Knock and the Door Will Be Opened

Have you knocked at that one there? - A woman in Digne who takes pity on Valjean

In Digne as a recently released convict, Jean Valjean is turned away for this job and turned away from that inn. He is even turned away when he asks a jailer if he can stay for a night; the irony is that Valjean, though technically a free man, is a slave to his past — so much so that he is willing to go to jail as a means of survival.

In Hugo’s no-room-in-the-jail scene, Valjean resembles the prodigal son, who became so desperate to survive that “he longed to fill his stomach with the pods that the pigs were eating.” Alas, “no one gave him anything” (Luke 15:16).

“Everybody has driven me away,” Valjean tells a woman who takes enough pity on him to help.

“Have you knocked at every door?” she asks.
“Yes,” he says.
“Have you knocked at that one there?”
“Knock there.”

Because of that door — the bishop’s door — what he finds isn’t just a hot meal, a glass of wine, and a warm bed.

What he finds is life. Grace. God. Better yet, God finds him.

And not with the suspicion of Inspector Javert. Not with the unreachable you-must-be-this-tall-to-enjoy-the-ride standards, but with the open arms of a father of grace welcoming home the prodigal son.

In a material world, where we’re honored for what we look like and what we own and how high we score on the SAT, God looks deeper.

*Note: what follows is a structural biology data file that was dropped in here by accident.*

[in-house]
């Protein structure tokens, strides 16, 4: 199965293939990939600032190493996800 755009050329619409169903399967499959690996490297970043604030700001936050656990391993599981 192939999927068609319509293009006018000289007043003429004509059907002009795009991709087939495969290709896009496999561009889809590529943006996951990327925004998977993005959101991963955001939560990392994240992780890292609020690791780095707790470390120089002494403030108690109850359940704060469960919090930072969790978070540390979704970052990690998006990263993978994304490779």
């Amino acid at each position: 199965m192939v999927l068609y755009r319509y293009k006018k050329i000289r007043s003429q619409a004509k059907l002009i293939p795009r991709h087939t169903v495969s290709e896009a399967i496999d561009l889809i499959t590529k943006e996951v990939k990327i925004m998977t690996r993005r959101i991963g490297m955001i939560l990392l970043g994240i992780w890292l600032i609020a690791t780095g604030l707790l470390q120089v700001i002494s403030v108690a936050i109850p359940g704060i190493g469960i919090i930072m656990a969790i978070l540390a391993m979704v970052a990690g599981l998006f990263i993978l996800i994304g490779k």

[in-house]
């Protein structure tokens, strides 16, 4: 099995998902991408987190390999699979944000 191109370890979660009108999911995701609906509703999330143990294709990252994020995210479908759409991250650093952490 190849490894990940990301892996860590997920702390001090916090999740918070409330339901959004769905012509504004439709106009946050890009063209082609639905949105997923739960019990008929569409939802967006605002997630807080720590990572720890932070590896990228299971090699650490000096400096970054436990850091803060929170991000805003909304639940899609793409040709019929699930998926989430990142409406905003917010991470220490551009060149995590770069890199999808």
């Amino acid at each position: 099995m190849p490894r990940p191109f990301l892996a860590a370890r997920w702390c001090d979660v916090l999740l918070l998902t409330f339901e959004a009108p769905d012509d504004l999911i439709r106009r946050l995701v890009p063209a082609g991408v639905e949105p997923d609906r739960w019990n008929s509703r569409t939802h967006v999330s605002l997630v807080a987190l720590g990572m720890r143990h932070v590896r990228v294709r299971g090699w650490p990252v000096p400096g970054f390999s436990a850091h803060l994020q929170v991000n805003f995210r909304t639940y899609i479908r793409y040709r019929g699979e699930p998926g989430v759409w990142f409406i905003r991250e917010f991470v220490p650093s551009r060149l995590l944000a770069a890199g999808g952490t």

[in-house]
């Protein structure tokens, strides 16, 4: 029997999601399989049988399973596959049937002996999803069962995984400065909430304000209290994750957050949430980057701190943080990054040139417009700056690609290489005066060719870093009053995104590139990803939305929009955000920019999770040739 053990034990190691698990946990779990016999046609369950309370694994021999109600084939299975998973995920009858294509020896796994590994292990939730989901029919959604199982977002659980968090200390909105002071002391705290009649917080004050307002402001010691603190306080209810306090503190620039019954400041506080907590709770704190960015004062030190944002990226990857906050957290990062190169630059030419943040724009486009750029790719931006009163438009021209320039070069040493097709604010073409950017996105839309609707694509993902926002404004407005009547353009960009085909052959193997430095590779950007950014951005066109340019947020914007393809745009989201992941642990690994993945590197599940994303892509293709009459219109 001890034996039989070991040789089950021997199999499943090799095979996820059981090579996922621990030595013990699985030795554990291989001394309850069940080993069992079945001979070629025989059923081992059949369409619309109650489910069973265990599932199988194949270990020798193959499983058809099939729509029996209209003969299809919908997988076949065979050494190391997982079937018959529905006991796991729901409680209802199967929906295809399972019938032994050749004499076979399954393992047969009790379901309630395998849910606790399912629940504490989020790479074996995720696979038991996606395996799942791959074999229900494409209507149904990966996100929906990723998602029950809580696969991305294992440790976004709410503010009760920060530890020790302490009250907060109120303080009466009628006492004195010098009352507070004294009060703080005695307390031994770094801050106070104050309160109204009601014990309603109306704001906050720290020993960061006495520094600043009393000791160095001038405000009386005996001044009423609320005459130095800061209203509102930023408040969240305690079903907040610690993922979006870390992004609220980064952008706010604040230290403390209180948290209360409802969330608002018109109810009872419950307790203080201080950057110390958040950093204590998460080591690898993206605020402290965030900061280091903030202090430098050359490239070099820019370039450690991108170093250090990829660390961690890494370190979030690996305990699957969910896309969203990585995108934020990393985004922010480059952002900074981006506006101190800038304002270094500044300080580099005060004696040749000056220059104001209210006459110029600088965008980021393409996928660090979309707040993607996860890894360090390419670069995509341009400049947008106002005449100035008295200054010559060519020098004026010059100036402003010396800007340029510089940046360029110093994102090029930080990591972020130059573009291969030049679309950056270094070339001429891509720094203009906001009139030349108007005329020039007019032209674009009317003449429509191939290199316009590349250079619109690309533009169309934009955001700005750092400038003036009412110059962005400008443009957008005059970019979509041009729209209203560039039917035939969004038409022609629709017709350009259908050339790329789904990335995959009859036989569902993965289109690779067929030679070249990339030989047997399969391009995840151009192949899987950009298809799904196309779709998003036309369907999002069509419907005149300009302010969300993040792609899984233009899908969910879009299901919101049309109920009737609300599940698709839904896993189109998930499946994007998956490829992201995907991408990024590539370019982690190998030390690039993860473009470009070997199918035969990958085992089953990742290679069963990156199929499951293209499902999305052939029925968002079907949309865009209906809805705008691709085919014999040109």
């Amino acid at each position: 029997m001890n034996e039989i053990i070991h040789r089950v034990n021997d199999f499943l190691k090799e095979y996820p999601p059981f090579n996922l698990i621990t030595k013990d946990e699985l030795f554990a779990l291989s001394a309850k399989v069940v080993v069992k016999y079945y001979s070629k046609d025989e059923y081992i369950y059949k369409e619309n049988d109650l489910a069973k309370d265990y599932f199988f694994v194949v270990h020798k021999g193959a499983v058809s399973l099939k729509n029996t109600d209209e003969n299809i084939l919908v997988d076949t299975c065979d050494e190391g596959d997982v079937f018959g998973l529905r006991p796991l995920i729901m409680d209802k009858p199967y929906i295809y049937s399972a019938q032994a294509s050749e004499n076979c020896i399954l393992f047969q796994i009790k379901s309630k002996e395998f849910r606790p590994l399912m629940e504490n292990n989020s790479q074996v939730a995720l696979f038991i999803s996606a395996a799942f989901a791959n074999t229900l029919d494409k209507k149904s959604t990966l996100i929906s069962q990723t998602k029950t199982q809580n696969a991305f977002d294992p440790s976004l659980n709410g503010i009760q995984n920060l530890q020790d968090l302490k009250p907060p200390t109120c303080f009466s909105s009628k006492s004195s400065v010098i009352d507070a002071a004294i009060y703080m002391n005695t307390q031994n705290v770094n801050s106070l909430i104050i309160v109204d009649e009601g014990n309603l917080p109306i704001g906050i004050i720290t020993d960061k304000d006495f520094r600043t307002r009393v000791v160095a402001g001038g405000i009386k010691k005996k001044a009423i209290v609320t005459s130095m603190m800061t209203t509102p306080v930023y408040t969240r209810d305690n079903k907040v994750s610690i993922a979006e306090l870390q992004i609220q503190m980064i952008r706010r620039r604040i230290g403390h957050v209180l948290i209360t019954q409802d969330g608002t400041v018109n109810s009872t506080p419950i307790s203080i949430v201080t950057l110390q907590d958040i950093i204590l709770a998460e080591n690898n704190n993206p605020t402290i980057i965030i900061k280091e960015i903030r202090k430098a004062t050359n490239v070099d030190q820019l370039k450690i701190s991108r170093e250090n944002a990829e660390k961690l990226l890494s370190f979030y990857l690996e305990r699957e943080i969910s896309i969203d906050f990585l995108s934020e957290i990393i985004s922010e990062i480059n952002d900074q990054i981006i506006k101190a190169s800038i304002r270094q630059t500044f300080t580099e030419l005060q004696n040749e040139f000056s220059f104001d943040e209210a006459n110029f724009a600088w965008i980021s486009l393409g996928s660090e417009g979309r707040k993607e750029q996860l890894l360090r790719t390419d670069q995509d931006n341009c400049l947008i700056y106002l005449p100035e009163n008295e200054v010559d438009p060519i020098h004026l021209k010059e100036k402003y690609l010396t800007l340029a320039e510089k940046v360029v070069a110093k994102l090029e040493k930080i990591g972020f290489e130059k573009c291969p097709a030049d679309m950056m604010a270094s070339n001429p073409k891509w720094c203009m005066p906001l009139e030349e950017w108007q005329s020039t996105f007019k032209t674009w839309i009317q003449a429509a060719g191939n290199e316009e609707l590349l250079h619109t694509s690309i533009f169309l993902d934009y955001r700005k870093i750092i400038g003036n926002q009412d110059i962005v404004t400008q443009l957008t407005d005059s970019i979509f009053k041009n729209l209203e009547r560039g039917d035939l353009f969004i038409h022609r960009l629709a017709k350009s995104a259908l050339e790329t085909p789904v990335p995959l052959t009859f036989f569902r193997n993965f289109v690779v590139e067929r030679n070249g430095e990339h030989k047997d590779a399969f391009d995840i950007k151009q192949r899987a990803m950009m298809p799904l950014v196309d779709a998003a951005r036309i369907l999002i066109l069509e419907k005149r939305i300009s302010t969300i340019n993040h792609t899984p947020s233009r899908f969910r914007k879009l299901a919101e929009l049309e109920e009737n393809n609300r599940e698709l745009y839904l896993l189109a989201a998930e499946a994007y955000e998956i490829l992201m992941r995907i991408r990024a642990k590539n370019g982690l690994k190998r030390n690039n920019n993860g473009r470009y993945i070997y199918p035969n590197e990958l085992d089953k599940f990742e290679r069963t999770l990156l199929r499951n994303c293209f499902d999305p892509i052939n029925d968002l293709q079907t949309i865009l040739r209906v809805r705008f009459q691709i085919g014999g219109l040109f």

"The Lord does not look at the things people look at,” says 1 Samuel 16:7. “People look at the outward appearance, but the Lord looks at the heart.”

Like Javert, we can look completely put together. Fully in control.  Totally committed to a noble cause. “Our addictions make us cling to what the world proclaims as the keys to self-fulfillment: accumulation of wealth and power, attainment of status and admiration; lavish consumption of food and drink, and sexual gratification without distinguishing between lust and love,” writes Henri J. M. Nouwen. “These addictions create expectations that cannot but fail to satisfy our deepest needs... I am the prodigal son every time I search for unconditional love where it cannot be found.”

The prodigal son and swine

So we stumble in the dark, clinging to blind pride to prove ourselves right. Until, desperate, we knock. Then, as Matthew 7:7-8 says, everything changes.

Ask and it will be given to you; seek and you will find; knock and the door will be opened to you. For everyone who asks receives; the one who seeks finds; and to the one who knocks, the door will be opened.

Source: FaithGateway, by Bob Welch
Knock and the Door Will Be Opened Knock and the Door Will Be Opened Reviewed by E.A Olatoye on July 27, 2016 Rating: 5

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